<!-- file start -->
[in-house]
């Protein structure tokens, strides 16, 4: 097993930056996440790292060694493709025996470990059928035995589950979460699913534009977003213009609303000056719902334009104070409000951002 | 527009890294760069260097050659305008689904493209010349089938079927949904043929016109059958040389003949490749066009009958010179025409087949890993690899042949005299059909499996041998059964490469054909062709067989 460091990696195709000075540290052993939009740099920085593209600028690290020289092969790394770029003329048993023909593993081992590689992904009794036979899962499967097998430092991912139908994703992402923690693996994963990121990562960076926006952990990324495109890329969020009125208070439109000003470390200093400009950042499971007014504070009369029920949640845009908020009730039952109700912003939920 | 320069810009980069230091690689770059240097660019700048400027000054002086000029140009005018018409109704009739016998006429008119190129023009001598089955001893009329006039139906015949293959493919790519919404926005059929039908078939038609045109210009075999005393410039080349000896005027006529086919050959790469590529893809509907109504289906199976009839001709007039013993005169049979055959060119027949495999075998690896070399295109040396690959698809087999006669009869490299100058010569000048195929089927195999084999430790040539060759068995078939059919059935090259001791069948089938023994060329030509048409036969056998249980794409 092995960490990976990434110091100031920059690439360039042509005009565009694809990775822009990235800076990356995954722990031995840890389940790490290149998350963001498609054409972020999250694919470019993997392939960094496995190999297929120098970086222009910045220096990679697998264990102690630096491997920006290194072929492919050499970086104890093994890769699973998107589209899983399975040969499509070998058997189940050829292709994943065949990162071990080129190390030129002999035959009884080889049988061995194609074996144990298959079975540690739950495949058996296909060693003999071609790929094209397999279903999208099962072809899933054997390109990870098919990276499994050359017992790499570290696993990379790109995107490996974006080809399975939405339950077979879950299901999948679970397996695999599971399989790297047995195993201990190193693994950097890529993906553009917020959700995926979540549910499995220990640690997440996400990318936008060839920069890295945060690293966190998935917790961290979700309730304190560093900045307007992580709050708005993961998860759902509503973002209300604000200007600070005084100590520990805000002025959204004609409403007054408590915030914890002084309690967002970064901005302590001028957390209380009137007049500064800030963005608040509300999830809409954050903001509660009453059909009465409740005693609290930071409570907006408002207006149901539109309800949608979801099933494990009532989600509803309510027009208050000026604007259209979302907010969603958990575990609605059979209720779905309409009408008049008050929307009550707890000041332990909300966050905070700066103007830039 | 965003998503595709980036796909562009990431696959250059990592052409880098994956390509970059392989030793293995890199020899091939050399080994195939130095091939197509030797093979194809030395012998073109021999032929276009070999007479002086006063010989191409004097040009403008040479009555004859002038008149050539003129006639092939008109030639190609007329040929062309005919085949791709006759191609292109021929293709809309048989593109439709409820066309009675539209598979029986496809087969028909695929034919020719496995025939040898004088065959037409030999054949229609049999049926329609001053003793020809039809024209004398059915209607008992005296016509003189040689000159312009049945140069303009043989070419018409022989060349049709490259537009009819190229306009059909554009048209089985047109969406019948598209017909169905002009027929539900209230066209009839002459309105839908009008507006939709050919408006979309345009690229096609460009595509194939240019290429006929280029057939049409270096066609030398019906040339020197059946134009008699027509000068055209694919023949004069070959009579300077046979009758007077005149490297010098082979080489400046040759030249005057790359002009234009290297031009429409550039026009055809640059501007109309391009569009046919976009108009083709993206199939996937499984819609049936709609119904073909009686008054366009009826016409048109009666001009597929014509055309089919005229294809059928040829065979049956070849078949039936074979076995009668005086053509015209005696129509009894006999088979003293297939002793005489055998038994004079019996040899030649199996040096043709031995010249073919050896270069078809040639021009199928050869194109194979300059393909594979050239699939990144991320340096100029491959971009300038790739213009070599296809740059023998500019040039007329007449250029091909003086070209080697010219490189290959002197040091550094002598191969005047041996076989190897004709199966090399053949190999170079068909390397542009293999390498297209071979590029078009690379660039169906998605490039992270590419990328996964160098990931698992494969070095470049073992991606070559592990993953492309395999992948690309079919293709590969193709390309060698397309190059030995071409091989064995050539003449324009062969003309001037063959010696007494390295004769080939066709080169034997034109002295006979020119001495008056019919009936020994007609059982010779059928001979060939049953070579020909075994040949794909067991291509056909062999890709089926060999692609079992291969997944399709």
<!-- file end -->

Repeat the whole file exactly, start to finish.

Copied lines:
[in-house]
């Protein structure tokens, strides 16, 4: 097993930056996440790292060694493709025996470990059928035995589950979460699913534009977003213009609303000056719902334009104070409000951002 | 527009890294760069260097050659305008689904493209010349089938079927949904043929016109059958040389003949490749066009009958010179025409087949890993690899042949005299059909499996041998059964490469054909062709067989 460091990696195709000075540290052993939009740099920085593209600028690290020289092969790394770029003329048993023909593993081992590689992904009794036979899962499967097998430092991912139908994703992402923690693996994963990121990562960076926006952990990324495109890329969020009125208070439109000003470390200093400009950042499971007014504070009369029920949640845009908020009730039952109700912003939920 | 320069810009980069230091690689770059240097660019700048400027000054002086000029140009005018018409109704009739016998006429008119190129023009001598089955001893009329006039139906015949293959493919790519919404926005059929039908078939038609045109210009075999005393410039080349000896005027006529086919050959790469590529893809509907109504289906199976009839001709007039013993005169049979055959060119027949495999075998690896070399295109040396690959698809087999006669009869490299100058010569000048195929089927195999084999430790040539060759068995078939059919059935090259001791069948089938023994060329030509048409036969056998249980794409 092995960490990976990434110091100031920059690439360039042509005009565009694809990775822009990235800076990356995954722990031995840890389940790490290149998350963001498609054409972020999250694919470019993997392939960094496995190999297929120098970086222009910045220096990679697998264990102690630096491997920006290194072929492919050499970086104890093994890769699973998107589209899983399975040969499509070998058997189940050829292709994943065949990162071990080129190390030129002999035959009884080889049988061995194609074996144990298959079975540690739950495949058996296909060693003999071609790929094209397999279903999208099962072809899933054997390109990870098919990276499994050359017992790499570290696993990379790109995107490996974006080809399975939405339950077979879950299901999948679970397996695999599971399989790297047995195993201990190193693994950097890529993906553009917020959700995926979540549910499995220990640690997440996400990318936008060839920069890295945060690293966190998935917790961290979700309730304190560093900045307007992580709050708005993961998860759902509503973002209300604000200007600070005084100590520990805000002025959204004609409403007054408590915030914890002084309690967002970064901005302590001028957390209380009137007049500064800030963005608040509300999830809409954050903001509660009453059909009465409740005693609290930071409570907006408002207006149901539109309800949608979801099933494990009532989600509803309510027009208050000026604007259209979302907010969603958990575990609605059979209720779905309409009408008049008050929307009550707890000041332990909300966050905070700066103007830039 | 965003998503595709980036796909562009990431696959250059990592052409880098994956390509970059392989030793293995890199020899091939050399080994195939130095091939197509030797093979194809030395012998073109021999032929276009070999007479002086006063010989191409004097040009403008040479009555004859002038008149050539003129006639092939008109030639190609007329040929062309005919085949791709006759191609292109021929293709809309048989593109439709409820066309009675539209598979029986496809087969028909695929034919020719496995025939040898004088065959037409030999054949229609049999049926329609001053003793020809039809024209004398059915209607008992005296016509003189040689000159312009049945140069303009043989070419018409022989060349049709490259537009009819190229306009059909554009048209089985047109969406019948598209017909169905002009027929539900209230066209009839002459309105839908009008507006939709050919408006979309345009690229096609460009595509194939240019290429006929280029057939049409270096066609030398019906040339020197059946134009008699027509000068055209694919023949004069070959009579300077046979009758007077005149490297010098082979080489400046040759030249005057790359002009234009290297031009429409550039026009055809640059501007109309391009569009046919976009108009083709993206199939996937499984819609049936709609119904073909009686008054366009009826016409048109009666001009597929014509055309089919005229294809059928040829065979049956070849078949039936074979076995009668005086053509015209005696129509009894006999088979003293297939002793005489055998038994004079019996040899030649199996040096043709031995010249073919050896270069078809040639021009199928050869194109194979300059393909594979050239699939990144991320340096100029491959971009300038790739213009070599296809740059023998500019040039007329007449250029091909003086070209080697010219490189290959002197040091550094002598191969005047041996076989190897004709199966090399053949190999170079068909390397542009293999390498297209071979590029078009690379660039169906998605490039992270590419990328996964160098990931698992494969070095470049073992991606070559592990993953492309395999992948690309079919293709590969193709390309060698397309190059030995071409091989064995050539003449324009062969003309001037063959010696007494390295004769080939066709080169034997034109002295006979020119001495008056019919009936020994007609059982010779059928001979060939049953070579020909075994040949794909067991291509056909062999890709089926060999692609079992291969997944399709």